The effect of terbutaline (a beta 2-adrenergic agonist) on high-frequency fatigue (HFF) was studied in small bundles of rat soleus muscle fibers. HFF, the decline in force during continuous stimulation (50 Hz for 20 s), was reduced by 10-20% with 10 microM terbutaline. A similar reduction in HFF with 2 mM dibutyryl-adenosine 3',5'-cyclic monophosphate (DBcAMP) implicated adenosine 3',5'-cyclic monophosphate (cAMP) as the second messenger in the terbutaline effect. Sodium (Na-K)-pump inhibition with 1 mM ouabain depressed peak tetanic force but did not significantly alter either the subsequent fatigue or the effect of terbutaline on fatigue. This suggested that the pump was neither rate limiting in HFF nor involved in the terbutaline effect. Nevertheless, a significant hyperpolarization recorded with terbutaline implied that beta 2-adrenoceptor activation stimulated the Na-K pump at rest. Caffeine (1 mM) slowed HFF and prevented additional effects with terbutaline. Caffeine is known to potentiate Ca2+ release from the sarcoplasmic reticulum (SR), and we suggest that terbutaline, acting via cAMP, facilitates Ca2+ release from the SR to better maintain myoplasmic Ca2+ concentration during continuous tetanic stimulation.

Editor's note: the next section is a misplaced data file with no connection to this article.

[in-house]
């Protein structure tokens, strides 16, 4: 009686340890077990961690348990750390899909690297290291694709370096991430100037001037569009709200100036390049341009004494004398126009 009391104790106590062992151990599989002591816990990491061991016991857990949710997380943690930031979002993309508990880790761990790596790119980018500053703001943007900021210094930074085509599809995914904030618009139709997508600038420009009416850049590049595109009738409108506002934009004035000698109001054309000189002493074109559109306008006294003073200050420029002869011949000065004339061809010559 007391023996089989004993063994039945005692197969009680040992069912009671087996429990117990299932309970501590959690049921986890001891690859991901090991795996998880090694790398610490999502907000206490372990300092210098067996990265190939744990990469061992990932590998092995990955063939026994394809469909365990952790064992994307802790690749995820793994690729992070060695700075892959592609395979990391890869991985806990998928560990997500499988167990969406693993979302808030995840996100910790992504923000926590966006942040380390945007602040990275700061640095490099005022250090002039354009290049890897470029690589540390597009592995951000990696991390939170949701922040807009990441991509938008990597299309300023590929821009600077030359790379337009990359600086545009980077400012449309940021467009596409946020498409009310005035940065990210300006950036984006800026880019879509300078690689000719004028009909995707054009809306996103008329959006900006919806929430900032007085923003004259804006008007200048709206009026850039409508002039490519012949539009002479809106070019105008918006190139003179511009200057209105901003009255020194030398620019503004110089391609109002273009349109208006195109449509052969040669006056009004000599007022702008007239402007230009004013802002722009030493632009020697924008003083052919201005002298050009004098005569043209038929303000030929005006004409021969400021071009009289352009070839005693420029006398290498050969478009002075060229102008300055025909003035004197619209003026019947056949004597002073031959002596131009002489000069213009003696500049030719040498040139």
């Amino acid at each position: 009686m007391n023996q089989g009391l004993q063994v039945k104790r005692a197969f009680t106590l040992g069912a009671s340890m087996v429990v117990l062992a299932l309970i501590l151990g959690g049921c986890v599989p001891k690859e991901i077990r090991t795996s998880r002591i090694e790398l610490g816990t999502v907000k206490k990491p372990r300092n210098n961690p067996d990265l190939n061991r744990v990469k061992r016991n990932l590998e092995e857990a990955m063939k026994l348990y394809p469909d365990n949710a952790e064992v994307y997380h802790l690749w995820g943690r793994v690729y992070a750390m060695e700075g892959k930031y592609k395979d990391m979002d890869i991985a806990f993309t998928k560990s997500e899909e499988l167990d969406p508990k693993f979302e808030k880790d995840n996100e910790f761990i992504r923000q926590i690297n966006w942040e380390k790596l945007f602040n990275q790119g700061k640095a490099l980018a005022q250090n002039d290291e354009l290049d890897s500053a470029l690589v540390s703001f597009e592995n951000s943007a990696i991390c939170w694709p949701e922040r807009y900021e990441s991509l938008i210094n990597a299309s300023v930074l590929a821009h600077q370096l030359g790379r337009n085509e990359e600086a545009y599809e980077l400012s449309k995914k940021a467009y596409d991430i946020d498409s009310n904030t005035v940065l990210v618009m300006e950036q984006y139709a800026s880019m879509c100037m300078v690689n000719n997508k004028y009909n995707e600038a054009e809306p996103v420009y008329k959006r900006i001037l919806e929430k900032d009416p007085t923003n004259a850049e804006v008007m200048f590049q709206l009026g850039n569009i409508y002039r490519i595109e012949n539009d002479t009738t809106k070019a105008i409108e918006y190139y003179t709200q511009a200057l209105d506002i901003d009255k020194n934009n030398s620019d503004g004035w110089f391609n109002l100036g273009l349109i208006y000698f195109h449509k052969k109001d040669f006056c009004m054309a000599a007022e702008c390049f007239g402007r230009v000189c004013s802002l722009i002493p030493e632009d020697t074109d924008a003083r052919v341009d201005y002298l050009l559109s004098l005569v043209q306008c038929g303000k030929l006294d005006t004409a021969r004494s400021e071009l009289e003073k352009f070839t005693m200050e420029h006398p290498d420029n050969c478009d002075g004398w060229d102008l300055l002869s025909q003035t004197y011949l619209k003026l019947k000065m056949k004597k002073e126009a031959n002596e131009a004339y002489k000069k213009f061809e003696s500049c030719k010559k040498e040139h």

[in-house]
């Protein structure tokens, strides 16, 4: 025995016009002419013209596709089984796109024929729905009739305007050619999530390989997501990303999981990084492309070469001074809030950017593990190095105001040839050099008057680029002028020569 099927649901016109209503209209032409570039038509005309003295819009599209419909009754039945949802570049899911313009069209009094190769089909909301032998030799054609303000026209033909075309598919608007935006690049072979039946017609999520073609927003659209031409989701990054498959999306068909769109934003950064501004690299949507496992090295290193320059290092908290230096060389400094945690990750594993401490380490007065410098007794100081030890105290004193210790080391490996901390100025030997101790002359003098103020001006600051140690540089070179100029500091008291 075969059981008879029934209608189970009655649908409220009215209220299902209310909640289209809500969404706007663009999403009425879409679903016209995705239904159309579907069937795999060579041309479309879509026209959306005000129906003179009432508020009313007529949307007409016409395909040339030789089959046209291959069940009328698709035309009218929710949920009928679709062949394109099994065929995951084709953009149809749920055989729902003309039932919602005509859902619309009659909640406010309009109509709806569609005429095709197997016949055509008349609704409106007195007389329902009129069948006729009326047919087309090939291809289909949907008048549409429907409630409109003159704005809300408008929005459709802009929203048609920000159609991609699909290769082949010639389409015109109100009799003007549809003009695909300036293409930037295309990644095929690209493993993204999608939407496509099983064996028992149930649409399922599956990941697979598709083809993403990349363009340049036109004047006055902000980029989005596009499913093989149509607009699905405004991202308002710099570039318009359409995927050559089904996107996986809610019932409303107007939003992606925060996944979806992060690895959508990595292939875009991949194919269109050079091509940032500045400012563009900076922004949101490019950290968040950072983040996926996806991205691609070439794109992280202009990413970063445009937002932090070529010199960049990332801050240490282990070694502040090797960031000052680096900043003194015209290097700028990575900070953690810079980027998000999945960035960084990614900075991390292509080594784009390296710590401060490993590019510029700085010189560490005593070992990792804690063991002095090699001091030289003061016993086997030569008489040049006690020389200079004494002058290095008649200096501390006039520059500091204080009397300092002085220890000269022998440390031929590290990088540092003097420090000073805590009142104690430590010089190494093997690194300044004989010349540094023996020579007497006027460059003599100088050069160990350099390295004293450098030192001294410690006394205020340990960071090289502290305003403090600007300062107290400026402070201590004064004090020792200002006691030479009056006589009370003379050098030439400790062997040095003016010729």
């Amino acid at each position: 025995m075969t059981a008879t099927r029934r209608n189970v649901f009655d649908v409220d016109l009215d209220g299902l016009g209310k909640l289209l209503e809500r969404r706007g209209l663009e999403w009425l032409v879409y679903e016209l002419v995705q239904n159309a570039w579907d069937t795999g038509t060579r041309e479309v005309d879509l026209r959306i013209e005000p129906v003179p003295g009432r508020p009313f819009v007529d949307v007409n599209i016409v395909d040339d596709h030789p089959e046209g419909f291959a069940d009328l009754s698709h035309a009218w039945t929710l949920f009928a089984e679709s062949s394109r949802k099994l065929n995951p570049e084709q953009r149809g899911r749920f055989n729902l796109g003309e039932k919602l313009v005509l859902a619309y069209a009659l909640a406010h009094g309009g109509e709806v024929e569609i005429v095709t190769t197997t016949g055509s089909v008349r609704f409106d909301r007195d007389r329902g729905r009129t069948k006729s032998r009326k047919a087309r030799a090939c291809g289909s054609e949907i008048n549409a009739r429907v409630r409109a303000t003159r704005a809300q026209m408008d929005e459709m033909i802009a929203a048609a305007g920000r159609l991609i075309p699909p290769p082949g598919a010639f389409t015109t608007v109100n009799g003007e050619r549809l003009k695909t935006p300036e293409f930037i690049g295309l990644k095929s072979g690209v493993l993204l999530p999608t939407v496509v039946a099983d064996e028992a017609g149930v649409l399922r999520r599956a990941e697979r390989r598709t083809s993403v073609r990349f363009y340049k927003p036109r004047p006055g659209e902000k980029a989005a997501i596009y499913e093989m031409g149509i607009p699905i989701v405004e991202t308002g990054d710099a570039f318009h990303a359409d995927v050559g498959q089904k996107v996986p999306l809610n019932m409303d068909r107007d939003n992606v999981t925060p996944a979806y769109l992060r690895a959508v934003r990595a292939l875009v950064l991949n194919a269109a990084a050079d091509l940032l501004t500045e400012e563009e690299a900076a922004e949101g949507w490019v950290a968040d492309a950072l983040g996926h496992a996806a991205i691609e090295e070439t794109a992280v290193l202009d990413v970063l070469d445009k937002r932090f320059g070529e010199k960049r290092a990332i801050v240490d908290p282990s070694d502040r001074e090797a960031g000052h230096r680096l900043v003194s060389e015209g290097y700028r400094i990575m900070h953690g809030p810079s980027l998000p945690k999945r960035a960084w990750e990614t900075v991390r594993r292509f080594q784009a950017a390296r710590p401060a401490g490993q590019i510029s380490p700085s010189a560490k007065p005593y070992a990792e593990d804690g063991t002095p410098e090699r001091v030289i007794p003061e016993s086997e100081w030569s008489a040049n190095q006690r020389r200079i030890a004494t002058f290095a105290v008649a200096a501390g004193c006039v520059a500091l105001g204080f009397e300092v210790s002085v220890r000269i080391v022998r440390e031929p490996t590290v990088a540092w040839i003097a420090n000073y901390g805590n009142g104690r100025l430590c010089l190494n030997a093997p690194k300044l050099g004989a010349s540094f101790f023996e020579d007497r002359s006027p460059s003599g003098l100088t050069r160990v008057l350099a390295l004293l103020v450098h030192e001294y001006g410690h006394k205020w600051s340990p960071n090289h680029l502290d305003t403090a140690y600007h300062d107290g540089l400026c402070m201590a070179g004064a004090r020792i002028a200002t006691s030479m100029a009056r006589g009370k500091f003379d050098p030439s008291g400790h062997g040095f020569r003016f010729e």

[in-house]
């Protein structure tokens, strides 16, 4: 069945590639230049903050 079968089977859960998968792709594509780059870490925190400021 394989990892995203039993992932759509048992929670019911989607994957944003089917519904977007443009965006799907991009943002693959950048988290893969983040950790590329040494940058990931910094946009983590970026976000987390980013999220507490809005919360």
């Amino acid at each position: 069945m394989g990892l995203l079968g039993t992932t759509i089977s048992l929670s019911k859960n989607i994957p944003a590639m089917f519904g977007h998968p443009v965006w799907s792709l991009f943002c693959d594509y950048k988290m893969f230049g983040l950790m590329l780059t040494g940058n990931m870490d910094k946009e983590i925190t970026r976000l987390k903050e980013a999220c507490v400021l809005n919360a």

- Copyright © 1994 the American Physiological Society